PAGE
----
#ChartOfTheWeek – Sub Saharan Africa Economic Growth
Welcome to the first inaugural Chart of The Week segment which will highlight the important numbers in charts and graphs that have been published this week. This data hub will enable you to ‘see’ what issues are affecting the region.
This week, the World Bank released its Africa’s Pulse 2019 report which included several statistics on how global trade wars are affecting the continent. The world is a global village and no country is immune from trade spats, especially between the US and China, and the impending Brexit plans.
According to this figure, Angola, Nigeria and South Africa have a slower growth rate than most of Sub Saharan Africa. The three countries have contributed to the sluggish behaviour of the overall growth prospects for the region.
However, according to the chart, the economies will improve in the next couple of years.
Trade uncertainty has a direct effect on global trade as seen in the above image. Below is an excerpt from the World Bank report, summarising the knock-on effect of trade tensions.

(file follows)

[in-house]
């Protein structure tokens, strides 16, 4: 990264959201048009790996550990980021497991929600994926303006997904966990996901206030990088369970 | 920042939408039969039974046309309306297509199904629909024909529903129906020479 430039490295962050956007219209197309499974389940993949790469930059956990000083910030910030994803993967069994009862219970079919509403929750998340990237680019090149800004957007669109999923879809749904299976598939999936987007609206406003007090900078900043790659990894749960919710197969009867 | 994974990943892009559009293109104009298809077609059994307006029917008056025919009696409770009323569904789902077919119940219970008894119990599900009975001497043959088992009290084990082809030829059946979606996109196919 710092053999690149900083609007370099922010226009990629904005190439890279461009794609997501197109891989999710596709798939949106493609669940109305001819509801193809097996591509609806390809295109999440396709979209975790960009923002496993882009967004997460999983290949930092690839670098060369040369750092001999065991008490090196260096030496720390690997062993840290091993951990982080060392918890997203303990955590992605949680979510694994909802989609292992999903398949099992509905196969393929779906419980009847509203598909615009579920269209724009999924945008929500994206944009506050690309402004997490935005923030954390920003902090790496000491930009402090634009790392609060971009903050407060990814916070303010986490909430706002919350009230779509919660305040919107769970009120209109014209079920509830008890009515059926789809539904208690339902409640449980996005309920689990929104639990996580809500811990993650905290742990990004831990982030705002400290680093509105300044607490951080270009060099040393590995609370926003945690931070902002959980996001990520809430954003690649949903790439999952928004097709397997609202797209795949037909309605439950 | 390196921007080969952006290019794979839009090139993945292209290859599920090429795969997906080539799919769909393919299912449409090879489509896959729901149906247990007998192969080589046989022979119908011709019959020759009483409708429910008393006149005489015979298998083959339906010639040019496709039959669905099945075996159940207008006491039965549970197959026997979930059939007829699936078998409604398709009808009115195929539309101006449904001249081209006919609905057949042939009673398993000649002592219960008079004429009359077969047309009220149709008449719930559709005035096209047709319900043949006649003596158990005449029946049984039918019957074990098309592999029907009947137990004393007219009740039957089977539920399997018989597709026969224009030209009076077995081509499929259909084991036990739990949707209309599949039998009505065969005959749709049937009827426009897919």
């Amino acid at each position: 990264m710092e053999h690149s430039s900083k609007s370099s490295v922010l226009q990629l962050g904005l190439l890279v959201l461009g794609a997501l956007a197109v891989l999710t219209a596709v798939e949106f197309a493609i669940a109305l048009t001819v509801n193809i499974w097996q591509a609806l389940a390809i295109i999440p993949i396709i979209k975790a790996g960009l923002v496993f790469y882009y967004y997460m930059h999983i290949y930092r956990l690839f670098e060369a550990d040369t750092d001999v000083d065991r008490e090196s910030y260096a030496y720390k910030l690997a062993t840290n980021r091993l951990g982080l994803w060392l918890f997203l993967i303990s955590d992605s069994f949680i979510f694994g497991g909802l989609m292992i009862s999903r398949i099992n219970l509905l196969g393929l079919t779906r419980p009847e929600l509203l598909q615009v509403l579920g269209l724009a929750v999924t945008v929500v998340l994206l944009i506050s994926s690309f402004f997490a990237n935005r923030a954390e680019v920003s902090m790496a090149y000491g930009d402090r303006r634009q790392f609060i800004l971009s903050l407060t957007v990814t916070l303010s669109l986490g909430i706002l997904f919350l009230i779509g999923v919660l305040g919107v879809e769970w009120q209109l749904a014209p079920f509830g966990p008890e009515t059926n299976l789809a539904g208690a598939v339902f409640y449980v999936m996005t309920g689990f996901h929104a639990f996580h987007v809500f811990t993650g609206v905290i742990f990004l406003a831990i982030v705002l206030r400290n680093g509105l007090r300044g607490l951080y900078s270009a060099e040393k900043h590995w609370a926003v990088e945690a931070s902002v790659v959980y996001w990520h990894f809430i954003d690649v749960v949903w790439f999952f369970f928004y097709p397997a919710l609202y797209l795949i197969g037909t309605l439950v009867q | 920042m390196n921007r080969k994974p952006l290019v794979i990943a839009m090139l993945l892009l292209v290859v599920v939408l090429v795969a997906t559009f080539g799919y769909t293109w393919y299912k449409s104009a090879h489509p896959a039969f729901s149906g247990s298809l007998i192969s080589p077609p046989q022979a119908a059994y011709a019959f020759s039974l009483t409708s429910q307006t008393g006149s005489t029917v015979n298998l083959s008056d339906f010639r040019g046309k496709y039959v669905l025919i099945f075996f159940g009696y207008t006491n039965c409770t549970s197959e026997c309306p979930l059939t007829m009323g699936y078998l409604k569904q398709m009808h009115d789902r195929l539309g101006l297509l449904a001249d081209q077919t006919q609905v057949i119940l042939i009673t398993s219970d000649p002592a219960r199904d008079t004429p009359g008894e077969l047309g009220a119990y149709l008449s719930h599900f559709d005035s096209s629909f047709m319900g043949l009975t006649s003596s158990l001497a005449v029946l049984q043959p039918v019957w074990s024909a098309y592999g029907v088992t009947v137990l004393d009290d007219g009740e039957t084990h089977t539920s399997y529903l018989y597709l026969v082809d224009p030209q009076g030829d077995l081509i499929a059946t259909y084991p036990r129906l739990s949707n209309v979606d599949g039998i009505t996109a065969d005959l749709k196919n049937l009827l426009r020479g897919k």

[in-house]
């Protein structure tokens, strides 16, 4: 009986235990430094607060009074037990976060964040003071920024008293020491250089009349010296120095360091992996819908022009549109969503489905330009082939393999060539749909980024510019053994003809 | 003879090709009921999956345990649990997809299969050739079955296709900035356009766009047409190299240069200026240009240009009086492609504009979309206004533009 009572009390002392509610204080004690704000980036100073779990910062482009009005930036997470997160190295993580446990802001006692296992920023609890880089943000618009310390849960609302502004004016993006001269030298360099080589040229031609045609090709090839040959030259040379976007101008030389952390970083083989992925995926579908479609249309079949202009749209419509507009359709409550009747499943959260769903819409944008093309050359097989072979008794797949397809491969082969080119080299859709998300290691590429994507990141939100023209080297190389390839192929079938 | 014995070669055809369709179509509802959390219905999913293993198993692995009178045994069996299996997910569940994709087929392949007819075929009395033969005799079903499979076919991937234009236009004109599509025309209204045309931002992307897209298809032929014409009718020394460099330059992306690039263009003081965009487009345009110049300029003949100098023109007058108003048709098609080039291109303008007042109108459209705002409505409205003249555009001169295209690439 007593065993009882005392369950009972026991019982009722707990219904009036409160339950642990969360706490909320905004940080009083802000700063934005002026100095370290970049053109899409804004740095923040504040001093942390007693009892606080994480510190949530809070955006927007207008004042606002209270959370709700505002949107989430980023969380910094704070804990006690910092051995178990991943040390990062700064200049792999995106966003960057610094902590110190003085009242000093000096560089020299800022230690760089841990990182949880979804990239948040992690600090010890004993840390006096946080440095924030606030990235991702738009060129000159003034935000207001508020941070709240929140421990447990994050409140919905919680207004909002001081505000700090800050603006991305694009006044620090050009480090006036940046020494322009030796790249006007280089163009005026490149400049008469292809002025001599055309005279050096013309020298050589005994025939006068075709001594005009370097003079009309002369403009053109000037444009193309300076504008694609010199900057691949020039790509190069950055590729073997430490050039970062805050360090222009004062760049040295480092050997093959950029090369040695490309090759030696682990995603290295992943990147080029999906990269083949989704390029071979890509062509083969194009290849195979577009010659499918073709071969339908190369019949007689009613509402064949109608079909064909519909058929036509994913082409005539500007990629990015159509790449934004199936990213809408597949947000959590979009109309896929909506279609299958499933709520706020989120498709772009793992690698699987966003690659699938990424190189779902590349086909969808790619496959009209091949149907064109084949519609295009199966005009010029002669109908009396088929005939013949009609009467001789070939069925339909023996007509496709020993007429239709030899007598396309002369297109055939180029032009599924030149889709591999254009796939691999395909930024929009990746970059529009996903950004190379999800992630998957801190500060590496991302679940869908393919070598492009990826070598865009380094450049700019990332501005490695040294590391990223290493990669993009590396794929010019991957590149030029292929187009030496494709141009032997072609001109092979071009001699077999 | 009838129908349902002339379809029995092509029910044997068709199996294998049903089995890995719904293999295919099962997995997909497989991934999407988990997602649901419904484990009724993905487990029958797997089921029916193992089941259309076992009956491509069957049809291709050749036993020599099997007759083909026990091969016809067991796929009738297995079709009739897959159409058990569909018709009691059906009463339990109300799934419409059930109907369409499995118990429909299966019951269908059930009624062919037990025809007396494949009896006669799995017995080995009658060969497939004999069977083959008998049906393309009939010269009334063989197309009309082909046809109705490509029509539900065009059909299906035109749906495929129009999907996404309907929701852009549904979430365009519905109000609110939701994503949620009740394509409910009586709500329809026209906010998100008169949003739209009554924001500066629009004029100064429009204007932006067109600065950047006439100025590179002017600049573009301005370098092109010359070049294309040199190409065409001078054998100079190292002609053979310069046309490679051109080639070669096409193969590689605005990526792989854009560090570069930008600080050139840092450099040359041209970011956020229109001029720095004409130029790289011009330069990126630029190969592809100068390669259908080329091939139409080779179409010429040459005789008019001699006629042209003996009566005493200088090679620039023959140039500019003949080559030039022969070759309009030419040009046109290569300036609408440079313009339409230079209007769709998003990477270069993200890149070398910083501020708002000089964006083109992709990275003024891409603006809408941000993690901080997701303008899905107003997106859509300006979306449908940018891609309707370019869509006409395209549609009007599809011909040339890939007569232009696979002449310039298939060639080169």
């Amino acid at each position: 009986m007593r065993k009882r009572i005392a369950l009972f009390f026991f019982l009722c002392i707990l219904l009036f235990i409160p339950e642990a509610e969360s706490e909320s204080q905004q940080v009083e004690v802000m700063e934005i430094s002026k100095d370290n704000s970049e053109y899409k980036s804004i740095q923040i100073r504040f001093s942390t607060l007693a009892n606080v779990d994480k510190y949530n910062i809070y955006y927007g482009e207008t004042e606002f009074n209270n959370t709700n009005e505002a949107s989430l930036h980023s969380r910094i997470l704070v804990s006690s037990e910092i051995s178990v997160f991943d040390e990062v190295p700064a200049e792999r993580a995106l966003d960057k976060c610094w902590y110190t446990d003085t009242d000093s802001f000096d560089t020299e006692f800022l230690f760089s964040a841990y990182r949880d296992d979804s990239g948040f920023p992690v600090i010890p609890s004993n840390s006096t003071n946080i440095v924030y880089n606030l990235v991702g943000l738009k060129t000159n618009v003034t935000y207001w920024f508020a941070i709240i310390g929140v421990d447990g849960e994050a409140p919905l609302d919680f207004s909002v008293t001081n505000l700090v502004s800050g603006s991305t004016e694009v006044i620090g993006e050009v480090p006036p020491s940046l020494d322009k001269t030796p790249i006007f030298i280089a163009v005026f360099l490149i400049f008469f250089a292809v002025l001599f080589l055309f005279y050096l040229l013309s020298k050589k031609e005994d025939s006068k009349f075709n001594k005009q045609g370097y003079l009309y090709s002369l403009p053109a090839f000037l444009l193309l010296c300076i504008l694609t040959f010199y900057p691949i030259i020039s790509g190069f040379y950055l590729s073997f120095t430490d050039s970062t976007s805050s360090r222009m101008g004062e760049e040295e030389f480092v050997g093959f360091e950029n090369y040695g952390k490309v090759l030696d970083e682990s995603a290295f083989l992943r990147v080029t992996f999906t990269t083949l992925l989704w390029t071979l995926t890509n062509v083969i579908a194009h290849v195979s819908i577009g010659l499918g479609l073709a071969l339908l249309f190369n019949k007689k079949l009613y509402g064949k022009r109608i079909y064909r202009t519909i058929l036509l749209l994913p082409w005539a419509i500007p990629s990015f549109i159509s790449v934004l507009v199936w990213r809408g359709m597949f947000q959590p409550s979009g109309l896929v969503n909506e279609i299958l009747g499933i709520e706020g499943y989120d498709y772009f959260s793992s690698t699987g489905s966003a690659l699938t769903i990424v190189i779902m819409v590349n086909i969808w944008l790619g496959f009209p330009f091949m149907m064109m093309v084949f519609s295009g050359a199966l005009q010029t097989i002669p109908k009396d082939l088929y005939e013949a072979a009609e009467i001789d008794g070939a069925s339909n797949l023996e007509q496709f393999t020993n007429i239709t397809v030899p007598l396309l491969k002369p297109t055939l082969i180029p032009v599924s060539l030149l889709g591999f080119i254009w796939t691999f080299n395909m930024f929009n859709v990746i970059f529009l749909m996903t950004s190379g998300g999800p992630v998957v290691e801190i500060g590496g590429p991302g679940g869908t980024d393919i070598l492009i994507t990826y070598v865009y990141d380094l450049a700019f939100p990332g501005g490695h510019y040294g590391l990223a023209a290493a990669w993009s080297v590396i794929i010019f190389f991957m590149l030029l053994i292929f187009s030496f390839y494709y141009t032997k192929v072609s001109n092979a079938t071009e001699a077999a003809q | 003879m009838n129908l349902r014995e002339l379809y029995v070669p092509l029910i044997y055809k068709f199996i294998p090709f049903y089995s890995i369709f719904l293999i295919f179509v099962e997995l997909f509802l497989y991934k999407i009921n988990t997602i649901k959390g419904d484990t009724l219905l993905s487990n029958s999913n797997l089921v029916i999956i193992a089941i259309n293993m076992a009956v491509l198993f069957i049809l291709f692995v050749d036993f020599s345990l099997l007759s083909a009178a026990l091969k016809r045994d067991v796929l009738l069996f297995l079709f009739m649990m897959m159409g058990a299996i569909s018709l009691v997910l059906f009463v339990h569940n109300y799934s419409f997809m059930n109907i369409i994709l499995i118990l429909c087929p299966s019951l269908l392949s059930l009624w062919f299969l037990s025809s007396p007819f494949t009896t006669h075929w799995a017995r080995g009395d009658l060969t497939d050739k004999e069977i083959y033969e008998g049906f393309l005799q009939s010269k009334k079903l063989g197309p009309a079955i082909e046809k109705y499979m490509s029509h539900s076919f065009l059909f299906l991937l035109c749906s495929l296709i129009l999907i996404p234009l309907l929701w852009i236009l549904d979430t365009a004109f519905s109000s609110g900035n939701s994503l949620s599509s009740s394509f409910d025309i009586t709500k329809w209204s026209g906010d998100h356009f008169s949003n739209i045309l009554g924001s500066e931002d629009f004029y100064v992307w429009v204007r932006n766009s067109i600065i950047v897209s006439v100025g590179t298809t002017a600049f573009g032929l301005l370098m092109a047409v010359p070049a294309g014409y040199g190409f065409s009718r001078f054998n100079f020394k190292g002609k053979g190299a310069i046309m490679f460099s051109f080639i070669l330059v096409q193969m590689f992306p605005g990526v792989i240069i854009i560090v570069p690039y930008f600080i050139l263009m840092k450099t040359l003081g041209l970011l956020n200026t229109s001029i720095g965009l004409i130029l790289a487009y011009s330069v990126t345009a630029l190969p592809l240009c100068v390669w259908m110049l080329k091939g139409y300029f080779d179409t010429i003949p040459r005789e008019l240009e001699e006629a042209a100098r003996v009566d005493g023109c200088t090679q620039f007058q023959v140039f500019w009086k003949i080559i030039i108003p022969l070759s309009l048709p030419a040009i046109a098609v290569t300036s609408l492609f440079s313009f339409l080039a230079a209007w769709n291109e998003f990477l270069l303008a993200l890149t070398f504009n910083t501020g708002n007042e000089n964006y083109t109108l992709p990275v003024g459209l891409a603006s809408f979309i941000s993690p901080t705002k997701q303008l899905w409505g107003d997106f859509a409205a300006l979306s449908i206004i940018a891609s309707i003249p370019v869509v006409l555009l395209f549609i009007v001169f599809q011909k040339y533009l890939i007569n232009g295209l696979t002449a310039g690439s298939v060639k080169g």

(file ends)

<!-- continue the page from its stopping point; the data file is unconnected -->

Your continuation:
Global growth has continued to soften, reflecting decelerating economic activity in advanced economies and emerging markets and developing economies (EMDEs). Global trade and manufacturing have slowed down markedly. A continued deterioration in the global manufacturing Purchasing Managers’ Index (PMI) and business confidence suggests that industrial activity will remain subdued for the rest of 2019. Amid rising policy uncertainty, due to the renewed intensification of trade tensions in the world economy, global growth prospects have weakened, commodity prices have declined, and capital flows to EMDEs have slowed. These headwinds are expected to weigh on activity in Sub-Saharan Africa.
Feature Image Courtesy: Cardiff University